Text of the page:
It is worth noting that these feelings can occur at any stage of the NDE. Some people experience total and complete love during the out-of-body or during the ‘void’ stage of their experience as well. It is because of these incredible feelings and emotions that most NDEs are extremely reluctant to return to their bodies, and are often upset with doctors or other medical personnel who manage to bring them back!

The after-effects of an NDE are perhaps just as significant and astounding as the NDE itself. Those who come back from the brink of death (or, as many believe, from actual death) often come back as completely different people. Their priorities and behaviors change dramatically, as they begin to value love, compassion, and relationships over material possessions and worldly concerns. The vast majority of NDEs also come back no longer fearing death, as they now have absolute certainty that something more and something even better lies beyond. A few, very few, seem to get beyond the life-death barrier and return with what can only be called fantastical tales of they see and experience, sometimes given important lessons. These rare types of NDEs tend to get to get the majority of media attention. Since these experiences cannot be quantified in any way, they tend to get dismissed by the scientific community, and by a large portion of the general public.

In the years prior to Moody’s release of Life After Life NDEs were dismissed as ‘dreaming’ or ‘under the influence of drugs’. This created an unfortunate environment for NDEs. After having what NDEs consider to be the best experience of their lives and changing their priorities for the better, NDEs often come back feeling lonely and isolated. Their attempts to share their near death experience would usually meet with polite, empty nods from friends and family. Doctors would general recommend drugs or counseling. Typically, NDEs in the past would often stop talking about their near death experience (either out of fear of rejection or being treated like they were not handling their trauma appropriately) and never even share their journey or explore it’s meaning.

Now that the term ‘near death experience’ has entered the lexicon, and thousands have been willing to come forward and share their near death experience in recent decades, NDEs are finding more acceptance and support. More and more researchers are willing to step out on a limb, put their careers at risk, and take a serious look at the phenomena of NDEs. There are now so many NDEs and reports, research concerning the topic, that NDE accounts are not so easily dismissed.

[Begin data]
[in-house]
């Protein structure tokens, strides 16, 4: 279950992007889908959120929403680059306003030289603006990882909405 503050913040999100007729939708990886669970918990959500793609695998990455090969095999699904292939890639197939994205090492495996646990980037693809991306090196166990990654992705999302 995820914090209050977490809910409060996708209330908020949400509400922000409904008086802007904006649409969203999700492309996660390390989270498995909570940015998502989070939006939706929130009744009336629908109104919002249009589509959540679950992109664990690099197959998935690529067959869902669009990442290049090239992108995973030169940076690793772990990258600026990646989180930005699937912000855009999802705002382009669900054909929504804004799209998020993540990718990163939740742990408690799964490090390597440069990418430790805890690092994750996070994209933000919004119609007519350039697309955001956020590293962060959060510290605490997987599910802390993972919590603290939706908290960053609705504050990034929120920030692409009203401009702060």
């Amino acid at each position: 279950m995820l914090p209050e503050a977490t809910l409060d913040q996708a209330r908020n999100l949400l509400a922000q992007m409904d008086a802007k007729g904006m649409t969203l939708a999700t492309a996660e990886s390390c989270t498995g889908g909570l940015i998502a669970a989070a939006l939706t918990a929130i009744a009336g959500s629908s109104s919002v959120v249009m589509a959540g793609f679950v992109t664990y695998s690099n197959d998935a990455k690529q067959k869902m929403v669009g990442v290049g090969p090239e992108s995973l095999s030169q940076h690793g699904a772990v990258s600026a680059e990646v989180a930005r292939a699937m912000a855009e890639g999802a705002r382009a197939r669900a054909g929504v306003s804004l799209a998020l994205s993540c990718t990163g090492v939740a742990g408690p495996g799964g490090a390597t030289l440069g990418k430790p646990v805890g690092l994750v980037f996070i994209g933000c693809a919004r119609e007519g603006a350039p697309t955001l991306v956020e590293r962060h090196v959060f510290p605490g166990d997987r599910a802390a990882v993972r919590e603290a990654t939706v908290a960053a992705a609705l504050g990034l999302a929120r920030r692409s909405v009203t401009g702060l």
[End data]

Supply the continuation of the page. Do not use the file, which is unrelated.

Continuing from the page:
Those who have had an NDE and those who do work with the dying, particularly nurses and hospice workers, have now teamed up and started many different organizations around the world in an effort to offer information and support to NDEs. Once such group is the International Association for Near Death Studies (IANDS), which was established by Dr. Moody since the main stream medical community seemed to have no methods to assist or counsel NDEs.

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Every year, IANDS holds a conference that is attended by numerous experiences, doctors, and researchers who are interested in talking with NDEs and exploring the topic of near death experiences. These conferences provide a safe and welcoming space for experiencers to share their stories.

It remains to be seen whether the work of IANDS and other similar groups and organizations is really going to bring about any change in the medical and scientific establishment. Nevertheless, they have certainly caused a stir in the public and the media over the past several years, finally bringing the topic of near-death experiences into the light.

Would like to talk with a psychic who has had a near-death experience? Then, give Psychic Harmony a call at 1-866-407-7164, toll free USA and Canada. After Harmony had her near-death experience, she committed herself to understanding her new found clairvoyant, became a minister and is talented with a number of different types of divination.

Resources Related to This Article:
IANDS – NDE support and Education
Scientist Discovers After Life
Life After Life – Booktracking
NDE Stories